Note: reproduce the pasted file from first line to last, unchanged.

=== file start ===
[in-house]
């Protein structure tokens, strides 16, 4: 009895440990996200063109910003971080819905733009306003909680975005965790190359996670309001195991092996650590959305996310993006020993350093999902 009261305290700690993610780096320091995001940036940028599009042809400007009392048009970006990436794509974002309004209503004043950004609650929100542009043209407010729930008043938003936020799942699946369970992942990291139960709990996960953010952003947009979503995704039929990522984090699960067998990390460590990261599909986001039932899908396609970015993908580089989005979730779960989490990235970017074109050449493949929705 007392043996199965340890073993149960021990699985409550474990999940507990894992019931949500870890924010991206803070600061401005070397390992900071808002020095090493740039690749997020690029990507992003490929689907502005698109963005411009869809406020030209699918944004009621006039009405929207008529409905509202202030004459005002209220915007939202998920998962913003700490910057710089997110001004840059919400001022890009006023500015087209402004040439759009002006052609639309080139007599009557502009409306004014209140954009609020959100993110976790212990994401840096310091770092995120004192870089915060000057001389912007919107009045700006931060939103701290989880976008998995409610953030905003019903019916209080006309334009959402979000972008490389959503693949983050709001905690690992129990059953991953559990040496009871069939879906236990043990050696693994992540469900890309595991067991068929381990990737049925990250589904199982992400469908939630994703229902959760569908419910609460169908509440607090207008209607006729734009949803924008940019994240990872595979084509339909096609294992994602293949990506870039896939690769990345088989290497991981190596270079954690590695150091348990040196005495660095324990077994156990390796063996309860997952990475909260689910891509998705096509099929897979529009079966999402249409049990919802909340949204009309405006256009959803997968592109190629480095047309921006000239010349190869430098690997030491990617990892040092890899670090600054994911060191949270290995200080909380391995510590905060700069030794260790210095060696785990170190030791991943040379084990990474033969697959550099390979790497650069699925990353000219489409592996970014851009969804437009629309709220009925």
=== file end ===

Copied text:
[in-house]
């Protein structure tokens, strides 16, 4: 009895440990996200063109910003971080819905733009306003909680975005965790190359996670309001195991092996650590959305996310993006020993350093999902 009261305290700690993610780096320091995001940036940028599009042809400007009392048009970006990436794509974002309004209503004043950004609650929100542009043209407010729930008043938003936020799942699946369970992942990291139960709990996960953010952003947009979503995704039929990522984090699960067998990390460590990261599909986001039932899908396609970015993908580089989005979730779960989490990235970017074109050449493949929705 007392043996199965340890073993149960021990699985409550474990999940507990894992019931949500870890924010991206803070600061401005070397390992900071808002020095090493740039690749997020690029990507992003490929689907502005698109963005411009869809406020030209699918944004009621006039009405929207008529409905509202202030004459005002209220915007939202998920998962913003700490910057710089997110001004840059919400001022890009006023500015087209402004040439759009002006052609639309080139007599009557502009409306004014209140954009609020959100993110976790212990994401840096310091770092995120004192870089915060000057001389912007919107009045700006931060939103701290989880976008998995409610953030905003019903019916209080006309334009959402979000972008490389959503693949983050709001905690690992129990059953991953559990040496009871069939879906236990043990050696693994992540469900890309595991067991068929381990990737049925990250589904199982992400469908939630994703229902959760569908419910609460169908509440607090207008209607006729734009949803924008940019994240990872595979084509339909096609294992994602293949990506870039896939690769990345088989290497991981190596270079954690590695150091348990040196005495660095324990077994156990390796063996309860997952990475909260689910891509998705096509099929897979529009079966999402249409049990919802909340949204009309405006256009959803997968592109190629480095047309921006000239010349190869430098690997030491990617990892040092890899670090600054994911060191949270290995200080909380391995510590905060700069030794260790210095060696785990170190030791991943040379084990990474033969697959550099390979790497650069699925990353000219489409592996970014851009969804437009629309709220009925």